Why is efficiency important for utilities?
The World Energy Council estimates that the Gulf Cooperation Council (GCC) will require 100 gigawatts (GW) of additional power over the next ten years, marking an investment of over $50bn in new power generating capacity. Across the region, demand for power is increasing at an average annual rate of 8%. Governments in the region have started to respond by lifting subsidies on electricity to address demand side economies, but power producers also have to respond by increasing the efficiency of existing assets and adopting more efficient technologies not only to boost generation capacity but also to enhance the sustainable use of resources.
How can regional utilities maximise efficiency?
Utilities have several options when it comes to maximising efficiency. To name a few, simple cycle power plants can be converted to combined cycle, while aging fleets can be replaced with more efficient technologies. Upgrade solutions and digital applications can help improve the utilisation of existing assets. Looking beyond the power plant itself, the right grid solutions, such as advanced distribution management systems, and smart metering can help to effectively manage electricity from the point of generation to the point of consumption.
Moreover, electricity and water conservation campaigns, like the ones launched by utilities in the region, can lead to efficient use, along with efforts from consumers.
How is GE exploiting new technologies to drive efficiency across its power products and services?
GE is constantly pushing existing boundaries to deliver better results for customers. For example, GE’s HA technology is currently the world’s most efficient heavy duty gas turbine. In 2016, the technology helped France’s EDF set a record 62.22% combined cycle efficiency at its power plant in Bouchain.
Upgrade solutions offer another path to enhanced efficiency. Solutions such as GE’s Advanced Steam Path (ASP) provide a cost-effective option to increase the competitiveness and efficiency of existing steam plants.
ASP upgrades can be applied on GE or non-GE machines and can offer up to 10% output improvement and up to 10 better turbine efficiency for lower plant fuel consumption. GE’s 9EMax gas turbine solution can also be applied on GE 9E machines to help cut annual fuel costs by as much as $5mn, while creating the potential for up to $6mn in additional revenue.
Another area that offers considerable promise is the digitisation of power plants. Connected machines, equipped with data sensors, collect vast amounts of information into centralised, secured data platforms. The analysis of this data provides insights to predict and diagnose equipment problems before they happen, as well as to optimise operations, thus reducing unplanned downtime and helping to enhance the reliability and efficiency of operations. GE has been working with customers around the world to digitise their power generation assets to improve performance and optimise operational costs by utilising GE’s Predix platform for the Industrial Internet, which was purpose-built to meet the scale, complexity, speed and security requirements of industry. For example, GE’s Predix-powered Asset Performance Management (APM) solution has helped customers achieve 10 – 40% reduction in reactive maintenance and 2 – 6% increase in availability.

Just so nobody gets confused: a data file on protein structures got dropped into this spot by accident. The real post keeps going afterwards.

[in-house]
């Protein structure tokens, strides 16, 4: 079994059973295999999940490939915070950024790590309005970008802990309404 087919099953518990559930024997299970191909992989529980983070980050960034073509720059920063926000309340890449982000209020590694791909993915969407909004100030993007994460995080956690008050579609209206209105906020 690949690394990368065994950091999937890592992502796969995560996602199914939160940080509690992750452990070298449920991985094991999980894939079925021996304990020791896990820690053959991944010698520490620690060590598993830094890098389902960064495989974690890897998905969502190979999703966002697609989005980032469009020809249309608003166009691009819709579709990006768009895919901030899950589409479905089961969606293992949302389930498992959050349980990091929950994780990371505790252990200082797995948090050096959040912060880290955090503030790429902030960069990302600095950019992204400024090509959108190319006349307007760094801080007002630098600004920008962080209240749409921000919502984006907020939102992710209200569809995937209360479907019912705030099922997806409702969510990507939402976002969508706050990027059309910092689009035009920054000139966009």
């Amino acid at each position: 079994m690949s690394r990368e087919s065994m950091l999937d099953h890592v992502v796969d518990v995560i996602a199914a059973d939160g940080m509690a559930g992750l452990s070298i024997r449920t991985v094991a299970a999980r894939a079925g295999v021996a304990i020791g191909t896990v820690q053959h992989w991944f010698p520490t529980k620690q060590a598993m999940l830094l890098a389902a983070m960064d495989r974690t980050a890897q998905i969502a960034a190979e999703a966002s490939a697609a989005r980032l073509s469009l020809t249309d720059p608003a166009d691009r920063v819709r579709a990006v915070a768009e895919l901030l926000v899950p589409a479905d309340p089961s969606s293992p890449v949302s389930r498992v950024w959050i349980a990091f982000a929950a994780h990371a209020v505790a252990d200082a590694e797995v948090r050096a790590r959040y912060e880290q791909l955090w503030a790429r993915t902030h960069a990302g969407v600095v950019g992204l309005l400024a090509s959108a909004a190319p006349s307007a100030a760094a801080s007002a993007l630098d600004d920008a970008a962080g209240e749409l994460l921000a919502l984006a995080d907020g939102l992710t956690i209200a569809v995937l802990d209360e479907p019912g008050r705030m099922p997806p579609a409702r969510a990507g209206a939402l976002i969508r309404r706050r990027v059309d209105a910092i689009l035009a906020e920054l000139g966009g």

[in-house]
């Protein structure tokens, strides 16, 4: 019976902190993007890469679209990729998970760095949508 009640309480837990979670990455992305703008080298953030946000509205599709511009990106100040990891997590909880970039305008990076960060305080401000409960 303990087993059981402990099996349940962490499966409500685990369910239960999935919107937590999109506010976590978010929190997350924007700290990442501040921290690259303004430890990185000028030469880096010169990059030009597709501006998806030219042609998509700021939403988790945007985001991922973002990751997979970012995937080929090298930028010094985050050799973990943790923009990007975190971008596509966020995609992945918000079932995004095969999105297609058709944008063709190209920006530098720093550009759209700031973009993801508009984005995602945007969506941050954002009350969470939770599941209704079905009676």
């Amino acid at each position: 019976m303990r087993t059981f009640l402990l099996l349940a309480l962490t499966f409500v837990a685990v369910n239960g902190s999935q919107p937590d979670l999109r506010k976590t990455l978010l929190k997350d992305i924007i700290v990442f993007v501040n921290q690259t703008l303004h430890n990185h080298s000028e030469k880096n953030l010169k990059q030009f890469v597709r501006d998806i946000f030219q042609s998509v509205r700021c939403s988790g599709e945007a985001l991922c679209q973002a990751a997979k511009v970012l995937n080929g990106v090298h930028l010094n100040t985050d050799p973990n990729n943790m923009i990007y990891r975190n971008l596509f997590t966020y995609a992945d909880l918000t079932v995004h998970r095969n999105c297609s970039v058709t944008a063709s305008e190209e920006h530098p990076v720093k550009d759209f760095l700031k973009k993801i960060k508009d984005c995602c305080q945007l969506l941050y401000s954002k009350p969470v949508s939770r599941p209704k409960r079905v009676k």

As the world’s largest supplier of gas turbines that are used in most power generation plants, how is GE boosting the efficiency of its gas turbines?
GE is at the forefront of advances in various areas that are essential to creating more efficient gas turbines, such as advanced manufacturing and ceramic matrix composites (CMC). Advanced manufacturing techniques such as 3D printing and additive manufacturing enable faster prototyping than traditional manufacturing techniques and the production of stronger, more complex components, with less waste. CMCs can withstand higher temperatures and are lighter than most metals, which translates into higher gas turbine cycle efficiency.
Digital industrial solutions such as GE’s software applications that leverage advanced data analytics, can also be applied on power generation assets to provide insights that enhance the performance of the plant throughout its lifecycle.
We are applying these advances as well as others in GE’s gas turbine technology and aim to achieve 65% combined cycle efficiency within the next five years. This translates into significant savings for customers as each 0.1 point of efficiency can represent more than $13mn in reduced fuel costs over the life of a plant.
Last year, GE set a world record of a 62.22% efficiency rating for a combined-cycle power plant in Bouchain, France. Is it possible for this level of efficiency to be achieved in existing plants within the region?